• Do community, advocates and passionate researchers prize threatened species in part because their presence activates threatened species legislation which then effectively protects places and the full suite of values associated with them such as a healthy native ecosystem and landscape amenity?

While simple, this example illustrates how we can move from diagnosis of the constraints imposed by the decision context towards analyses of the social and political interactions and dynamics that create this context. This systemic perspective allows us to search for stabilising feedbacks and potential leverage points.

  • Is a focus on endangered species locked into conservation practice and, if so, how does it limit future options?
  • What are the opportunities to break down limiting co-dependencies between particular forms of knowledge and particular sets of rules?
  • Does a focus on endangered species provide common ground and mutual support for linking conservation research and policy?
  • Is it possible to use this common ground to start growing research and legislative frameworks that incorporate a broader set of conservation objectives?

Focusing on vrk interactions reveals where and how power is wielded. In the example above we see that power is exercised through the ‘threatened species’ concept. Focusing on the vrk interactions reveals how the concept legitimises certain options and knowledge, and excludes other value and knowledge systems. Having the threatened species concept embedded in legislation makes species-based knowledge more powerful. Looking at power through the vrk lens therefore provides pointers to where power exists that may resist change, and where resources may be directed in order to harness and align existing power to enable change.


The vrk model is not an attempt at an inclusive theory, rather it is intended as an everyday gardening tool—a trowel or a spade—useful for digging into our social systems in situations where we recognise they need to change. As discussed in Lorrae van Kerkhoff’s blog post, Enabling co-creation: From learning cycles to aligning values, rules and knowledge, we are exploring how the vrk model can be used as a tool to help us learn about the societal structures that determine our paths and options in a changing world, and how we can create and choose new pathways. Does this resonate with your experience?

Dunlop, M., Parris, H., Ryan, P. and Kroon, F. (2013). Climate-ready Conservation Objectives: A Scoping Study. National Climate Change Adaptation Research Facility: Southport, Queensland. Online:

Gorddard, R., Colloff, M. J., Wise, R.M., Ware, D. and Dunlop, M. (2016). Values, rules and knowledge: Adaptation as change in the decision context. Environmental Science and Policy, 57: 60–69. Online (DOI): 10.1016/j.envsci.2015.12.004

Prober, S. M., Colloff, M. J., Abel, N., Crimp, S., Doherty, M. D., Dunlop, M., Eldridge, D. J., Gorddard, R., Lavorel, S., Metcalfe, D. J., Murphy, H. T., Ryan, P. and Williams, K. J. (2017). Informing climate adaptation pathways in multi-use woodland landscapes using the values-rules-knowledge framework. Agriculture, Ecosystems and Environment, 241: 39–53. Online (DOI): 10.1016/j.agee.2017.02.021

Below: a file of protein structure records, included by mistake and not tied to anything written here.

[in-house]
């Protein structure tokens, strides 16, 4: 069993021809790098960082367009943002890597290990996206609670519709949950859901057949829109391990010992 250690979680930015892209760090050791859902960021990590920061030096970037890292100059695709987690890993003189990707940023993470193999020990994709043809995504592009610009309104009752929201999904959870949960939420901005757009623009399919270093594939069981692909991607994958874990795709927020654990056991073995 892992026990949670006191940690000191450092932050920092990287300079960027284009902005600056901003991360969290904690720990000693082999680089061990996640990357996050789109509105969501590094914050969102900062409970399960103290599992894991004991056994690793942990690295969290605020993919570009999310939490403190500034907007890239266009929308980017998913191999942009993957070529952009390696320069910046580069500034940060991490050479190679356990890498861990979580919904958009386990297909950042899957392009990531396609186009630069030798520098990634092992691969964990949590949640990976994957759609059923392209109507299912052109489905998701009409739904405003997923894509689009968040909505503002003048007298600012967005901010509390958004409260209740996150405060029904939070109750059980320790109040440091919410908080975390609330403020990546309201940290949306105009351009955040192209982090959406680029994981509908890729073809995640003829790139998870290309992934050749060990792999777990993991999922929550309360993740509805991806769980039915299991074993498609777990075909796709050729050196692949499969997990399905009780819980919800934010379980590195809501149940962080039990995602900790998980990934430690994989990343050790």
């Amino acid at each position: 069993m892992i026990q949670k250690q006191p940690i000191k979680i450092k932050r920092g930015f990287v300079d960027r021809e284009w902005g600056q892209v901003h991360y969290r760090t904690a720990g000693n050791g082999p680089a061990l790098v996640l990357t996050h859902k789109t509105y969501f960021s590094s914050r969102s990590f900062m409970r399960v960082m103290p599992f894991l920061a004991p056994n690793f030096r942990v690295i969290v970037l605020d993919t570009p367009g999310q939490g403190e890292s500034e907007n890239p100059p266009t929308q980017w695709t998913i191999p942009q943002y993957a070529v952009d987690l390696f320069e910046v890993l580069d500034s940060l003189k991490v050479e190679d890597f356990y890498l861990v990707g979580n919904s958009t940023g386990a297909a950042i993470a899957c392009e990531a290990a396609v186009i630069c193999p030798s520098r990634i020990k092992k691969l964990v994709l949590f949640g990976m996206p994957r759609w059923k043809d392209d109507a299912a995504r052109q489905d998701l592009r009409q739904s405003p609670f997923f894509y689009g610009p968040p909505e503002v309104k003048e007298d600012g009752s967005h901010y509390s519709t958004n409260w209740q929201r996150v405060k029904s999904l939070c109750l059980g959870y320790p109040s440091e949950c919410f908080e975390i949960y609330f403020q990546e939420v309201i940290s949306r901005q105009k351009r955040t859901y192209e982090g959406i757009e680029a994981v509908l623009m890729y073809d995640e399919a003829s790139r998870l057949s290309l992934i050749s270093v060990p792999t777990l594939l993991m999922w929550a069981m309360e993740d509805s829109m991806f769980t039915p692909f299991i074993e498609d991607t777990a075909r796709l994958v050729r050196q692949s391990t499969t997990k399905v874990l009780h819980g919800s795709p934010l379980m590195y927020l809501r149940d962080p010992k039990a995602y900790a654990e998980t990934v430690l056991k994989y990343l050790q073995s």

Biography: Russell Gorddard PhD is an agricultural and natural resource economist by training with research interests in sustainability, adaptation to global change and the relationship between knowledge, values and rules in framing the decision context for adaptation planning and action. He is based at CSIRO Land and Water in Canberra, Australia.

Biography: Matt Colloff PhD is an ecologist and taxonomist by training, a founder member of the Transformative Adaptation Research Alliance and Visiting Fellow at the Fenner School for Environment and Society, The Australian National University in Canberra. His current research is in integrative science to underpin natural resource management and adaptation to global change. Matt is passionate about exploring the influence that people have on landscapes and place and how, in turn, place influences people.

Biography: Russell Wise PhD is a Senior Sustainability Economist in the Climate Risks and Resilience Group, CSIRO Land and Water in Canberra, Australia. He has built and led interdisciplinary teams and research programs to help stakeholders understand and respond to unprecedented global changes in climate, ecosystems and economies. He is one of Australia’s leading authorities in adaptation, particularly in relation to overcoming barriers to long-term decision-making in the face of uncertainty to enable just and efficient outcomes. Key to this has been the development of original effective approaches to collaboratively designing and using original concepts and decision-support tools and processes such as adaptation pathways to support policy, planning and investment decision making with government, non-government, and private agencies in Australia, Papua New Guinea and Indonesia.

Biography: Michael Dunlop PhD is a Senior Research Scientist at CSIRO Land and Water in Canberra, Australia. He works on the intersection between the social, institutional and biophysical dimensions of managing the impacts of transformational climate change. He focuses on helping policymakers and managers understand how climate change affects the challenge of conserving biodiversity and sustaining ecosystem-based livelihoods over the coming century. He works with national, state and local governments, natural resource management bodies and non-government organisations in Australia and globally, developing concepts and processes to help them adapt their management and strategies. His research interest are focused on how people value biodiversity, the factors that constrain and enable the ways that managers and decision makers respond to future climate change, understanding how values, rules and knowledge change and interact to shape available decision options, and adaptation to transformational climate change.